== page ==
- The UK was instrumental in setting up the United Nations Framework Convention on Climate Change and the Intergovernmental Panel on Climate Change in the early 1990s.
- The UK has produced world-leading climate science for decades.
The UK’s 2008 Climate Change Act was the world’s first legislation designed to limit climate change.
- Although there are dissenters, the Climate Change Act retains cross-party support at Westminster (in contrast to the polarised position in the United States, Australia and some other countries).
- The UK’s greenhouse gas emissions had peaked before 1990 and have continued to fall at a rate that makes the Climate Change Act targets seem achievable.
- However, if emissions from manufactured and imported goods are included, the UK’s current emissions are little changed from 1990.
In March 2016, the Government announced that it would amend the Climate Change Act to require a long-term goal of achieving ‘net zero emissions’ at some time between 2050 and 2100, to be defined by the independent Committee on Climate Change.
- The independent Committee on Climate Change has warned that the UK is currently not on track to meet medium-term emissions reductions targets for around 2030, even without factoring in emissions from imported goods.
In short, the UK is not on track to deliver on its rather weak commitment made under the December 2015 Paris Agreement.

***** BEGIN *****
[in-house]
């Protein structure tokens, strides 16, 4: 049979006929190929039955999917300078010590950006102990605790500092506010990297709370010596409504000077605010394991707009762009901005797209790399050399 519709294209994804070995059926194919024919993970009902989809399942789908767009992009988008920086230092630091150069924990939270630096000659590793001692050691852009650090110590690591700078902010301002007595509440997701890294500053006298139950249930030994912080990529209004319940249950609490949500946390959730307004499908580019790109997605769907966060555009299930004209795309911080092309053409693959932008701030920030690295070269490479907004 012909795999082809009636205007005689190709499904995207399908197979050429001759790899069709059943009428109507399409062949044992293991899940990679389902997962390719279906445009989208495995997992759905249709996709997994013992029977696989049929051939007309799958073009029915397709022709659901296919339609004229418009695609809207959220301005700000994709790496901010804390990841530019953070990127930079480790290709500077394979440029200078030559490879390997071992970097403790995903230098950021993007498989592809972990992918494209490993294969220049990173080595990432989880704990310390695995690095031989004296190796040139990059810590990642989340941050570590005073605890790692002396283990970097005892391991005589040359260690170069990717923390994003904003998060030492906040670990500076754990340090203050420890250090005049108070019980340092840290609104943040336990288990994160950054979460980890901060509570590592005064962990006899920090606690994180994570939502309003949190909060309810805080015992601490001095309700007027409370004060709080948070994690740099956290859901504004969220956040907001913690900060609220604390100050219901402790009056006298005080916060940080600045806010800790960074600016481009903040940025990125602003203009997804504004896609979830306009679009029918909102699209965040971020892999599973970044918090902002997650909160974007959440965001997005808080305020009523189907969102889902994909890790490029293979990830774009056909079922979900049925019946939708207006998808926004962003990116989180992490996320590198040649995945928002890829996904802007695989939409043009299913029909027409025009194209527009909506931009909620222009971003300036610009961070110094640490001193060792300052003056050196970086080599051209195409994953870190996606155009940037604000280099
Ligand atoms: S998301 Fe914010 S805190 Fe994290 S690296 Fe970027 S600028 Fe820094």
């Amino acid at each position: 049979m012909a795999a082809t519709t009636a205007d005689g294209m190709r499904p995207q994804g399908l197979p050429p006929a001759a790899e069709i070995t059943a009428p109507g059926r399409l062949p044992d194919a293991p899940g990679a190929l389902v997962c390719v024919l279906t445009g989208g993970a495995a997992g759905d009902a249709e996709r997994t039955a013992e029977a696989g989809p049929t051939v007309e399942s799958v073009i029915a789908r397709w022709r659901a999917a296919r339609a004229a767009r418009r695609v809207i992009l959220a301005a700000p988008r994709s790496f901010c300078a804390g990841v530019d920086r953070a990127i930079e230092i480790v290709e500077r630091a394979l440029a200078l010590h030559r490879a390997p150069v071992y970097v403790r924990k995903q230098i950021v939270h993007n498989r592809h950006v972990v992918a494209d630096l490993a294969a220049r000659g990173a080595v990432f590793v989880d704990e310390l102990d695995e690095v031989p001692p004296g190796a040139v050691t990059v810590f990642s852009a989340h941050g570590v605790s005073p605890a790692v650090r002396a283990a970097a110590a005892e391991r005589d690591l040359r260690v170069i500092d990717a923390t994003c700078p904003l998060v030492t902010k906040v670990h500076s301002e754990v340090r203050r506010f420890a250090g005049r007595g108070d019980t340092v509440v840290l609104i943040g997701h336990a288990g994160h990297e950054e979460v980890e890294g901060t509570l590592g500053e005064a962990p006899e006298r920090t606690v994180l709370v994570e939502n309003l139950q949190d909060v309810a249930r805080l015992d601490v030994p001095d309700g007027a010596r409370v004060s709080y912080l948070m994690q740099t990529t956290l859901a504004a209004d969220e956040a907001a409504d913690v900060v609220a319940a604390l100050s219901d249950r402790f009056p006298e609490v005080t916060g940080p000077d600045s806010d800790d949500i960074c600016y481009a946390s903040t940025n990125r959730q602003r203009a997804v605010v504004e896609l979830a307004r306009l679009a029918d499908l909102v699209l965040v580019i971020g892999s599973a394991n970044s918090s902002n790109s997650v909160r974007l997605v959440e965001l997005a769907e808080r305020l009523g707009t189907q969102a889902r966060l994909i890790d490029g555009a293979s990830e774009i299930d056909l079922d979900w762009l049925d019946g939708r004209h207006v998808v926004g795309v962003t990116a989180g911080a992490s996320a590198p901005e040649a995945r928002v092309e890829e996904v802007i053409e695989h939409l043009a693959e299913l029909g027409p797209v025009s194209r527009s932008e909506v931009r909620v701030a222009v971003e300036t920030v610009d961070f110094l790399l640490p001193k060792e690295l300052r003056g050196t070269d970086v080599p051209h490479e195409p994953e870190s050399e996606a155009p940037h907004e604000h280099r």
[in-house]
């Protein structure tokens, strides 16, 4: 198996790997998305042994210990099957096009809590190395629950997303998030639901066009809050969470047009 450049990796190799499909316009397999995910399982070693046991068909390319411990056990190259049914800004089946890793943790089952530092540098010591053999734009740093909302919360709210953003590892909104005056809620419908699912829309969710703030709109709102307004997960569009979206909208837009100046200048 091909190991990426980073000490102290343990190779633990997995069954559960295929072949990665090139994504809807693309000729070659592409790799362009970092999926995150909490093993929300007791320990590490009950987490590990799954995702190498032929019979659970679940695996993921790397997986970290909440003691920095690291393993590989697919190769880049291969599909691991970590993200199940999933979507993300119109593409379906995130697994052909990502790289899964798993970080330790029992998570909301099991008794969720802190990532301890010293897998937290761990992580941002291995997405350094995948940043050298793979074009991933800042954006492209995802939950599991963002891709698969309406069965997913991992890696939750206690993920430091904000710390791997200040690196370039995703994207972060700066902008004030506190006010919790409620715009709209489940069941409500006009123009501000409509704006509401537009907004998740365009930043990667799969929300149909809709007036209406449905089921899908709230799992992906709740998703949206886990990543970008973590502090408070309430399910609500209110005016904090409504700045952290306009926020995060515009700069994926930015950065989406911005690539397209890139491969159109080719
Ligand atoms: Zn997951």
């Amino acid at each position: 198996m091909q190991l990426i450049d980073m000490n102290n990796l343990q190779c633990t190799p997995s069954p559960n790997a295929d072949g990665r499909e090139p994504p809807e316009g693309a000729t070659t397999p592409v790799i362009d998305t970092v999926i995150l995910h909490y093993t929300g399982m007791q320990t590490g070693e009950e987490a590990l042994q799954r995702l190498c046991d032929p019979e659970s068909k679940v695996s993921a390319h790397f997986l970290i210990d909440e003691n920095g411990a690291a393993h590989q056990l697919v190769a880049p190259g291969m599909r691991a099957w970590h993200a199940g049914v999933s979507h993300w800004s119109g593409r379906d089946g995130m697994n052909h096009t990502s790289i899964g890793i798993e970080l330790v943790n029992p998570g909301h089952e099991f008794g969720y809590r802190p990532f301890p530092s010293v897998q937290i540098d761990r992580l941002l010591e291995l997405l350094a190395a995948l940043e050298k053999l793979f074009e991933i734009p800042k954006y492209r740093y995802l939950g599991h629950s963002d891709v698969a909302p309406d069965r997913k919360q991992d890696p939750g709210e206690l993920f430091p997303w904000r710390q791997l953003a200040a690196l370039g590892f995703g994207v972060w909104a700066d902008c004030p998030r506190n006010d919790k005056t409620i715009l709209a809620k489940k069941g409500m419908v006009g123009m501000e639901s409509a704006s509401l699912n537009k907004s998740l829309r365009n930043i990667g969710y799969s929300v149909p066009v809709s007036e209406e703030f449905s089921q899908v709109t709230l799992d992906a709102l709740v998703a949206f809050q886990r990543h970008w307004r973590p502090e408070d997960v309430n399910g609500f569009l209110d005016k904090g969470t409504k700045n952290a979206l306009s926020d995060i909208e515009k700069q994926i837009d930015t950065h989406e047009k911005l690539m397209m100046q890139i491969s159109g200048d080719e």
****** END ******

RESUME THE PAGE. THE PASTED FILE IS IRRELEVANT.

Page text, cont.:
The goal of ‘net zero emissions’ in the second half of this century is in the Paris Agreement as a global goal that is essential if the global temperature is to be stabilised below 2 °C of warming. ‘Net zero emissions’ is a very challenging goal, but not an impossible one. We know of two reputable studies that explore what it might mean for the UK:
- The late Professor David McKay’s ‘Sustainable Energy without the Hot Air’ (available as a book and free on-line) explores different scenarios, some using nuclear energy and some not. He does not make any judgement on which would be preferable.
- The Centre for Alternative Technology’s ‘Zero Carbon Britain’ study develops a scenario where the UK’s current level of economic activity is sustained using only indigenous renewable sources, with no nuclear. It involves a complete transformation of the country’s landscape and a major change in eating habits to a healthier, low-meat, diet, but the numbers add up.
We in GlosCAN think that these scenarios indicate the logical outcome of current Government policy in the decades to come, and that, through education and the media, these ideas should be moving away from the climate activist fringe into the mainstream of national thinking about the future.